The Qatar World Cup has delivered plenty of surprises and engaging end-to-end action so far. In fact, no teams won all 3 of their group stage fixtures this year! But if you have been living under a rock and missed all of the action so far, no worries. This article will serve as the ultimate lazy pack, allowing you to get up to speed as we look towards the quarter-finals.
Pride comes before a fall
Lauded by many before the tournament as firm favourites, die Mannschaft massively underwhelmed. The Germans started their campaign disrespectfully, not only towards the culture and traditions of the host nation, but to their opponents. Defender Antonio Rudiger was caught prancing as he raced Japanese striker Takuma Asano to a loose ball in their opening fixture, laughing immediately after the incident.
Rudiger running to the airport after elimination. Image Credits: ITV, Troll Football
It would be Takuma Asano who would have the last laugh, however. The Japanese striker replied by netting the winning goal, and the nation rallied in their final group stage match against Spain to eliminate the 4 time World Champions on goal difference. This marked the second successive group stage exit, and a stunning decline since they last won the tournament in 2014.
East Asian Surprise
Interestingly, the Germans successive group stage exits both came at the hands of an East Asian side. Japan this year, South Korea 4 years ago. Those that wrote off their chances must be rueing their premature judgement, as both teams sealed their places in the knockout stages despite being grouped with formidable traditional juggernauts.
Image Credits: Twitter | FIFA World Cup 2022
Japan topped their group, which consisted of both Spain and Germany. For a brief moment, Costa Rica even had a chance alongside the Samurai Blue in the pantheons of history as they took the lead against Germany in their all-or-nothing group stage finale! Germany did rally to a 4-2 win, but it wasn’t enough to prevent Spain from edging them out on goal difference.
The fate of Group H was equally as nail biting. South Korea started Matchday 13 with fate out of their hands, needing not only a win but also for the simultaneous fixture between Ghana and Uruguay to end in their favour. When Portugal fired in an early goal in the 5th minute, all hopes seemed lost, even if they managed to draw level midway through the first half. But they kept pushing, coming closer and closer each time until the breakthrough came in injury time, when their two Premier League warriors (Son Heung Min of Tottenham Hotspur and Hwang Hee Chan of Wolverhampton Wanderers) combined to secure their side all three points.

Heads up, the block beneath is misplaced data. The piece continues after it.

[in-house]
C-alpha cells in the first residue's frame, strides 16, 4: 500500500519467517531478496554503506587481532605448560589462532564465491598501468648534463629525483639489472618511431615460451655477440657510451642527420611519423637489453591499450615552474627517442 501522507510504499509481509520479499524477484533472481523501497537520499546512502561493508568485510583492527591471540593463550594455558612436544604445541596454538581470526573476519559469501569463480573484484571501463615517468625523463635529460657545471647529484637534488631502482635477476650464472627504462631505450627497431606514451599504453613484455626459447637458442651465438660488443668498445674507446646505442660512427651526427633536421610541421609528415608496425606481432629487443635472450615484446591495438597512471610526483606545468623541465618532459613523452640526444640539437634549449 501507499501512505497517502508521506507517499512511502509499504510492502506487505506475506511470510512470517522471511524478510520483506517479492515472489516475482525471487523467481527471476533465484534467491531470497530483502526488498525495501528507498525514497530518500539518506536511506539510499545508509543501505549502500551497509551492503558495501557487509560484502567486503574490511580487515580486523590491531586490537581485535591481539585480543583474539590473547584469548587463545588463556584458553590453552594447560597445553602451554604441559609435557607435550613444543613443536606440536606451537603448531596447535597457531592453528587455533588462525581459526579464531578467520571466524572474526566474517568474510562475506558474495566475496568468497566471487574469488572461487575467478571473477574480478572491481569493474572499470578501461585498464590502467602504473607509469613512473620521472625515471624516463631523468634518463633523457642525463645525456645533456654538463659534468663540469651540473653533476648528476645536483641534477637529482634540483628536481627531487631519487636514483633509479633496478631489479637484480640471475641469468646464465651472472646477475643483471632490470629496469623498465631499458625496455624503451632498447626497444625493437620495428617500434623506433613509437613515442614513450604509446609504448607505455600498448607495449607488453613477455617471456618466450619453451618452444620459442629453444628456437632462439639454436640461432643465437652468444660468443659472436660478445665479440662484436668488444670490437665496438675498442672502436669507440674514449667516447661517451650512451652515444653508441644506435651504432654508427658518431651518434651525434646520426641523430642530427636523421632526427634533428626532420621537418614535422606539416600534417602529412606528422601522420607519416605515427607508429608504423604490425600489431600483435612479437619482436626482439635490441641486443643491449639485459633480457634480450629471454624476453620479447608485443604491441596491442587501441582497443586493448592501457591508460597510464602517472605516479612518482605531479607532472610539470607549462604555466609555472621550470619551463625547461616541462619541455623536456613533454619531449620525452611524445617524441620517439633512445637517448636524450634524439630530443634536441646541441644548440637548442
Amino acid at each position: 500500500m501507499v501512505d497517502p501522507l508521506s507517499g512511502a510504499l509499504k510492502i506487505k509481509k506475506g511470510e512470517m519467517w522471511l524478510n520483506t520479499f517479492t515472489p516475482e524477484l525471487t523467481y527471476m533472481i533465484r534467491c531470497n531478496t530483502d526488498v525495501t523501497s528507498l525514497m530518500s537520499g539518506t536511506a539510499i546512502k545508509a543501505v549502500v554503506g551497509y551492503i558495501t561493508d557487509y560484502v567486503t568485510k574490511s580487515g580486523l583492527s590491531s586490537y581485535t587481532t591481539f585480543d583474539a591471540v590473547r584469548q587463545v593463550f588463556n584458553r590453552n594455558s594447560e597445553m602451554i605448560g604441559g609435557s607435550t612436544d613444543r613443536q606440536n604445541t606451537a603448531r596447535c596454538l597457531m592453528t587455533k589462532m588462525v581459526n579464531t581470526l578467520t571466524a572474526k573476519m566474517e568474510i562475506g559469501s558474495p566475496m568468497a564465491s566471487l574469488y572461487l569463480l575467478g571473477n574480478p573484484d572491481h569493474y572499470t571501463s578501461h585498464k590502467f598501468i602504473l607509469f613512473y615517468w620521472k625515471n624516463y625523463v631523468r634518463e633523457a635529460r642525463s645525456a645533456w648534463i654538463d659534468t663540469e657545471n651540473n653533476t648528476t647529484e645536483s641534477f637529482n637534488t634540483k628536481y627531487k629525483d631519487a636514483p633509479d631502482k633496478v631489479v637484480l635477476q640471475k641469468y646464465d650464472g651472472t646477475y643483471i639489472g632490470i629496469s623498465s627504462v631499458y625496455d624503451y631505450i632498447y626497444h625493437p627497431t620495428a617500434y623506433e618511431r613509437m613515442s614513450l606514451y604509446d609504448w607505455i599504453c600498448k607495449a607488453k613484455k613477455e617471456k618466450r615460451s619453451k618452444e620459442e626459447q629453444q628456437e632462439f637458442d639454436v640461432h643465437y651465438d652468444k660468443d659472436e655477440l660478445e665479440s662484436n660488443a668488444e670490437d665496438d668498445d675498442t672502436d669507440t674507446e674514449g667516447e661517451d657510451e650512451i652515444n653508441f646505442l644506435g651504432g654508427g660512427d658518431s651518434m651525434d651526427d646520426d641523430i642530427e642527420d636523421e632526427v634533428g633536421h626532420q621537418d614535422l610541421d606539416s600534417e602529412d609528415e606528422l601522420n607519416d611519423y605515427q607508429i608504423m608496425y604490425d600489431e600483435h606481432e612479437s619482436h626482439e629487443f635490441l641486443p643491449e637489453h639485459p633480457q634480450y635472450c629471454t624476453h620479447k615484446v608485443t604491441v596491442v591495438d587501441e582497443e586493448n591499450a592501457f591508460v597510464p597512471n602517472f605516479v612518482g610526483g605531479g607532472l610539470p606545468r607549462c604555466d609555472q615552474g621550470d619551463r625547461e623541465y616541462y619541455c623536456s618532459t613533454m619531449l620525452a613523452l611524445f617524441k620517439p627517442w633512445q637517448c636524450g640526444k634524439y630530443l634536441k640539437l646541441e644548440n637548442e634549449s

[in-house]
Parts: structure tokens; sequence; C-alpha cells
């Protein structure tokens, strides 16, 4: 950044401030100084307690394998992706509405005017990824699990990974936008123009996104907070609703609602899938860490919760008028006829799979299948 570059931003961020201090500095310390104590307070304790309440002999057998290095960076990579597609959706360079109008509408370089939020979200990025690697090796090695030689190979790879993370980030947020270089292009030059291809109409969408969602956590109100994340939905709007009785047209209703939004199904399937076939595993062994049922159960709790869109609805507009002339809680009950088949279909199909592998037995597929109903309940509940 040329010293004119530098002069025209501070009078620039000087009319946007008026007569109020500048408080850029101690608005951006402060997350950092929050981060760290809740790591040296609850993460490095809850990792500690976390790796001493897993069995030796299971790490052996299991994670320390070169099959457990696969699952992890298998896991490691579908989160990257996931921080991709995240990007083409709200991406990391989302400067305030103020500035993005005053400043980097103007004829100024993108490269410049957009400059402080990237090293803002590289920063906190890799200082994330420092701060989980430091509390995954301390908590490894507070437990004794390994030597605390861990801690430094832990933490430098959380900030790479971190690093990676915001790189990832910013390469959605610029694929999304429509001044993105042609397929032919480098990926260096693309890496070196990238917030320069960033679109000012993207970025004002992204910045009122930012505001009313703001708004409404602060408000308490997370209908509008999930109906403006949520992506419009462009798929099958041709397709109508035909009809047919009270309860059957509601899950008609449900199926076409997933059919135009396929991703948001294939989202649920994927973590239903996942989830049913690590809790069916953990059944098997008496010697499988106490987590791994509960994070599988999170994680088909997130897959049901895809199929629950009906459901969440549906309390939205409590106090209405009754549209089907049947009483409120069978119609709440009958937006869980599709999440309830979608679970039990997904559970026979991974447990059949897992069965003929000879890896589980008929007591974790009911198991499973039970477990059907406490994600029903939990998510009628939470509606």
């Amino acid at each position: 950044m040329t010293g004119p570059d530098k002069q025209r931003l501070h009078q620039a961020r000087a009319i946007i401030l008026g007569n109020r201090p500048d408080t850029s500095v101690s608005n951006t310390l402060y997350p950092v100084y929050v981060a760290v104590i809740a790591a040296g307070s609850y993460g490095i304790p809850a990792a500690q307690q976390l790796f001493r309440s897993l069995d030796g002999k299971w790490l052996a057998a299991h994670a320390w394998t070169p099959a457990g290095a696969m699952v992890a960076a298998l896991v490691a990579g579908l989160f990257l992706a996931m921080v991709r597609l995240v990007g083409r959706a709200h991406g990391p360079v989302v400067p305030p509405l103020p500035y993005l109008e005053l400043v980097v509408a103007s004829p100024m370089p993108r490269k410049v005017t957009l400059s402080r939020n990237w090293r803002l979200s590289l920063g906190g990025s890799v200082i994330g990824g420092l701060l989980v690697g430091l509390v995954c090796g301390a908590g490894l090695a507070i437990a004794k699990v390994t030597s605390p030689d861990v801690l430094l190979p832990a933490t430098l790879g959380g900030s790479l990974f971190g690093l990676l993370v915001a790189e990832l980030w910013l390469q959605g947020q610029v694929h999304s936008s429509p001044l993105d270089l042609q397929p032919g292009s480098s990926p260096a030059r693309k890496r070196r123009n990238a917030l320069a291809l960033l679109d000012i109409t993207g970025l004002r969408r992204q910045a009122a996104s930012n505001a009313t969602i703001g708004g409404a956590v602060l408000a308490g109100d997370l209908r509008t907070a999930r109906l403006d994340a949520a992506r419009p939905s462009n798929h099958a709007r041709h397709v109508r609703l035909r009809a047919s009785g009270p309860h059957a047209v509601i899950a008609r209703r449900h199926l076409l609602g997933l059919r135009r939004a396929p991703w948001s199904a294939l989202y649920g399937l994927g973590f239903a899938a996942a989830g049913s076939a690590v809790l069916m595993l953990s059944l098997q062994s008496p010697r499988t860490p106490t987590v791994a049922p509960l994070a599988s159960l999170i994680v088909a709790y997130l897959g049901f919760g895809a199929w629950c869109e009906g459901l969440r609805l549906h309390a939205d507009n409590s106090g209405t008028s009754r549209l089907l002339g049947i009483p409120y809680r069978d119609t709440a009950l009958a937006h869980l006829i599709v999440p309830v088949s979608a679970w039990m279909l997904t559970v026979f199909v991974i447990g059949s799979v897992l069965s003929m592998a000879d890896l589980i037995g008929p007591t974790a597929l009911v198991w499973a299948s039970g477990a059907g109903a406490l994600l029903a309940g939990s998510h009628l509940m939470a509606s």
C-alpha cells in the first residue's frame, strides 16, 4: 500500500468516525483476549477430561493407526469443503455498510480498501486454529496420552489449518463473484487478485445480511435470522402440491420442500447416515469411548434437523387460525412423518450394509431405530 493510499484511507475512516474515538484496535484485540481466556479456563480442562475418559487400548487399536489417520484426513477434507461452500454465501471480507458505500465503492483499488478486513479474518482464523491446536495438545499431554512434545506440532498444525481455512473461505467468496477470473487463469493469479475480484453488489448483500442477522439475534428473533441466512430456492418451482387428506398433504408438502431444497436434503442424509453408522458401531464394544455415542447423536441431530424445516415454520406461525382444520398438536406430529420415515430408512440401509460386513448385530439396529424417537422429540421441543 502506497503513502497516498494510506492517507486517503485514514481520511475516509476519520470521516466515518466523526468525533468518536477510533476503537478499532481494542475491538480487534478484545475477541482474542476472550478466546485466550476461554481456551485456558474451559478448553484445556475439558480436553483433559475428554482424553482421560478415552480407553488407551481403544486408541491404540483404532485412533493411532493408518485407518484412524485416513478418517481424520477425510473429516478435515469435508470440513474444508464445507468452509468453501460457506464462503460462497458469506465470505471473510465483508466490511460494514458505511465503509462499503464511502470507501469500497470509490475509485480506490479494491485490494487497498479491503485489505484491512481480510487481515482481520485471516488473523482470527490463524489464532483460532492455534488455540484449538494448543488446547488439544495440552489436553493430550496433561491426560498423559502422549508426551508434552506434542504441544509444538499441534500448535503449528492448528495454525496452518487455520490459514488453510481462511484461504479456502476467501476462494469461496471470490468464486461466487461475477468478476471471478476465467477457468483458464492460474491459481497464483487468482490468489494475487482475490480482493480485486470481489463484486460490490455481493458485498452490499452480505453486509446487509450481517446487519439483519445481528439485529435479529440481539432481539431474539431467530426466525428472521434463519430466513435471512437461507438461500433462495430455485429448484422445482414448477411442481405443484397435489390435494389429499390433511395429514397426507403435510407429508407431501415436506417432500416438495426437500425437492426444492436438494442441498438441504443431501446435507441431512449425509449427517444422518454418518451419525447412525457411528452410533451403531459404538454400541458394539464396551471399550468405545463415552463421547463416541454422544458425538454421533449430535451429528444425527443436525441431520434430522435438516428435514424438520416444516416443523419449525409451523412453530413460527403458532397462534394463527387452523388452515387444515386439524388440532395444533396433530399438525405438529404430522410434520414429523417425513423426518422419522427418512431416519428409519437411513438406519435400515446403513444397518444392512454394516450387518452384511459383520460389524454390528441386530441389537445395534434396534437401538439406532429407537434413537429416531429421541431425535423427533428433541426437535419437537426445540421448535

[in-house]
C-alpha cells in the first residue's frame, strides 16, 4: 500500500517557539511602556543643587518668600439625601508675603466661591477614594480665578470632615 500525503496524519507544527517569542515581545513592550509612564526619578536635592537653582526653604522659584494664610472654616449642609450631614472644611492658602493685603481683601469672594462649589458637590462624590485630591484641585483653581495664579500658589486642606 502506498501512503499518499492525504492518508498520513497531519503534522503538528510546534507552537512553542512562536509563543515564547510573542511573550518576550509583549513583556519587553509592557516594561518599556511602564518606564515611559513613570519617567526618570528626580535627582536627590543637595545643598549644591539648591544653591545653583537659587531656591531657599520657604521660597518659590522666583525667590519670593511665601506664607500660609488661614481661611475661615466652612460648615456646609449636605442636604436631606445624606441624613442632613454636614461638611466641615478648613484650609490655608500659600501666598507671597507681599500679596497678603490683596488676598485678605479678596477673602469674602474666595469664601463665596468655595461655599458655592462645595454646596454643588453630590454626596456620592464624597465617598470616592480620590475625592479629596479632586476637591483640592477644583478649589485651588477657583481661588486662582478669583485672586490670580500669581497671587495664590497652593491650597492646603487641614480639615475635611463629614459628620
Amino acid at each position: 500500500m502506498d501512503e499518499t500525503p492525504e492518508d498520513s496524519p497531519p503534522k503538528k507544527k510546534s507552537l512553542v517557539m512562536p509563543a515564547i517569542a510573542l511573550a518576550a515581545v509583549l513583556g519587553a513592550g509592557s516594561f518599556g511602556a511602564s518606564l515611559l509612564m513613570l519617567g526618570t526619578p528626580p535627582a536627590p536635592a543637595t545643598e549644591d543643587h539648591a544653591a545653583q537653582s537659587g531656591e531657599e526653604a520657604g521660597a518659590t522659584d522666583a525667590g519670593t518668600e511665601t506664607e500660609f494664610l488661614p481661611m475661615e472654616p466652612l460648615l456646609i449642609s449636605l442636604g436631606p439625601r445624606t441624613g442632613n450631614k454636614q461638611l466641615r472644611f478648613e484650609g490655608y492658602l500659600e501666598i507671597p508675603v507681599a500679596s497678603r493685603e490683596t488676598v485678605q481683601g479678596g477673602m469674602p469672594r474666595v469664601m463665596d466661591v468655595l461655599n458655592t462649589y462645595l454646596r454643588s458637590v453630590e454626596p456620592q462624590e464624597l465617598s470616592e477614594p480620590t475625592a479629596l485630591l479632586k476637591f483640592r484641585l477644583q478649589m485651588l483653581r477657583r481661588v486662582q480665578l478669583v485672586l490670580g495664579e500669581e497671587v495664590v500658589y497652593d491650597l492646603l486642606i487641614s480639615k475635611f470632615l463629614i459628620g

Son Heung Min. Photo Credits: FIFA Plus
They weren’t able to celebrate just yet though. They were level on points and goal difference with Uruguay, only just ahead through goals scored. With Uruguay 2-0 up against Ghana and 8 more minutes of injury time to play, the stage was set for an emotional rollercoaster and a last minute heartbreak. Fans and players alike grimaced anxiously at their phones, praying fervently for the status quo to remain. Cue the wild celebrations when news of their improbable success filtered through. Their win also marked the first time that three representatives (including Australia) from the Asian Football Confederation made it to the World Cup knockout stages!
While our East Asian representatives rightfully hogged much of the limelight throughout the group stages, the Round of 16 were simply too high of a hurdle to cross. Croatian goalkeeper Dominic Livakovic produced three outstanding saves in the penalty shootout to break Japanese hearts, while Brazil plundered 4 goals against South Korea within the first half to secure a resounding 4-1 victory.
Morocco goalkeeper Yassine Bounou saving Carlos Soler's penalty. Photo Credits: Sky Sports
As the dust settled from the Round of 16 drama fest, one clear contender for the surprise package of the tournament has emerged - Morocco. In a group consisting of Belgium (#2 on the FIFA World Ranking going into the tournament), Canada, and the aforementioned Croatia, most wrote off their chances of even qualifying for the knockout stages. Yet, the Atlas Lion topped their group in style and made Spain pay for their profligacy in the penalty shootout. As it stands, the quarterfinal debutant is the sole non European or South American team still in the running!
What Lies Ahead
Image Credits: FIFA
Croatia and Brazil kick off the quarterfinals, with the Luka Modric led side seeking to emulate Cameroon and claim the biggest scalp of the tournament where it matters. Netherlands are up next, with the Oranje looking to avenge their loss against Argentina during 2014’s semifinals. Morocco then take on Portugal, before Gareth Southgate’s youthful English side face the defending champions, who have done exceptionally well to break the winner’s curse that has plagued the cup for nearly two decades.